We are all familiar with what it means when the home inspector climbs down from the roof and says, “The roof is toast.” They may then go into a description of all of the things they saw that defends his or her position---especially if they are countering listing information that states, “Newer roof.”
Typically I exclude most detached storage shed structures from the inspection.
They get excluded because most people do not want to pay me for what it would cost to include them in the Home Inspection Report. However, it is my own business model to automatically include any electrical components in any of these types of buildings on the property---but the structure itself would likely only get the cursory “pointing & shouting” during the course of the inspection.
Detached structures, like storage sheds, are rarely built to the same standards as the home on the property, and often get the lack of respect they deserve in the context of an inspection. One would hope that these structures would never be the reason someone is buying the property. Although I have seen some that have deteriorated in ways to transform themselves almost into works of art.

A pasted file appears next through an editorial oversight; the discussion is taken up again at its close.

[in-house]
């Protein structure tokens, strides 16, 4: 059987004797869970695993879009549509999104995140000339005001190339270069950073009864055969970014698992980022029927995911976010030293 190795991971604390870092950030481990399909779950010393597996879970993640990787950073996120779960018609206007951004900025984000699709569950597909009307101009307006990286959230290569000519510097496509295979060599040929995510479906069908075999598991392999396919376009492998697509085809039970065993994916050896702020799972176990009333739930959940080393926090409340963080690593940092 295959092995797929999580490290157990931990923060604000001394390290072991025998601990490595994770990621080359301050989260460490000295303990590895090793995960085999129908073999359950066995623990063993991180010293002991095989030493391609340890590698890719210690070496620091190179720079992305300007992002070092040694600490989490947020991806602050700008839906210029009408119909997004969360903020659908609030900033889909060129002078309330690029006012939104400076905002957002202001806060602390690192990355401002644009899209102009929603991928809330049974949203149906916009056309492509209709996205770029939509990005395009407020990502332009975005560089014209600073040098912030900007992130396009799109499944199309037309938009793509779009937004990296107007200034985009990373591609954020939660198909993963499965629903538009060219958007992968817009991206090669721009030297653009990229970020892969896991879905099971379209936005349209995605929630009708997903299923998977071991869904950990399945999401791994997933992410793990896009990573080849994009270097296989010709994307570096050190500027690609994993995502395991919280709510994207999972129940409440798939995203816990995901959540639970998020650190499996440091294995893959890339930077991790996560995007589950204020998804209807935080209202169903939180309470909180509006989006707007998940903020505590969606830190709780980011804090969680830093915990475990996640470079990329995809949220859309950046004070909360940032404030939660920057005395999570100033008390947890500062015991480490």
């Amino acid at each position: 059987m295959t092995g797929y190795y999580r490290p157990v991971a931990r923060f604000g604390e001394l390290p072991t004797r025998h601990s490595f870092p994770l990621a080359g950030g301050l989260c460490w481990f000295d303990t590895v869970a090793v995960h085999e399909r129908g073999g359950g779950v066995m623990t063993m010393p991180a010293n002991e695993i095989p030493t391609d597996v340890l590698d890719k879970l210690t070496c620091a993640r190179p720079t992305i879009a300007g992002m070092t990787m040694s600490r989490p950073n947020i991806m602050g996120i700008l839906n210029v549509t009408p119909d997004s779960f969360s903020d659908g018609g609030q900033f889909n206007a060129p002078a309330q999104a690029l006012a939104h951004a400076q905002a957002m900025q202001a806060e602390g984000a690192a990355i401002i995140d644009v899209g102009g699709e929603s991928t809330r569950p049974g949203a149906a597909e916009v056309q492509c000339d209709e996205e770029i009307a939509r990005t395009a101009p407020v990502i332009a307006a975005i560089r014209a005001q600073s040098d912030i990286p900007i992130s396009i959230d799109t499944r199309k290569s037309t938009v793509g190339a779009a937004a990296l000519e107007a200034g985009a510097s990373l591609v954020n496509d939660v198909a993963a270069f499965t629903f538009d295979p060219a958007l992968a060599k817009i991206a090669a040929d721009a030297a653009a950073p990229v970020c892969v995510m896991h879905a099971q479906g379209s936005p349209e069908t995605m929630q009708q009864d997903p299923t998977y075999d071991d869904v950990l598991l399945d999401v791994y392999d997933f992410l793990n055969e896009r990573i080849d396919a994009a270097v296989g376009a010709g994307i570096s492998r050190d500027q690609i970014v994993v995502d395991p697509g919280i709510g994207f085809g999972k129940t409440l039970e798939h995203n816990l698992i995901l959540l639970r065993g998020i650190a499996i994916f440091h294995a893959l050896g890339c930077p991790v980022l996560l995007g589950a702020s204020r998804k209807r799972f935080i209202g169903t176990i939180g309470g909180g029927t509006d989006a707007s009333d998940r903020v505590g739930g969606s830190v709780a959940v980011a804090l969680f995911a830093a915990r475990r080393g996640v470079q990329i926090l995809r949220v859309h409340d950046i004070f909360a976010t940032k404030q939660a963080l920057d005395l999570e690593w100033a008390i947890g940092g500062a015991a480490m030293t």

At a recent inspection, when I opened the door to the storage shed, to see if there were any electrical components, it was not too hard to assess the condition of the roof.
Was it the mold, wood decay/rot and water dripping off the roof sheathing that was my first clue?
Or was it the view of the outdoors from the indoors that was my biggest clue?
So, how can you tell when the roof is toast?
Sometimes---it is just obvious.
Fortunately---there were no electrical components.
Charles Buell, Real Estate Inspections in Seattle
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WA State, Home Inspector Advisory Licensing Board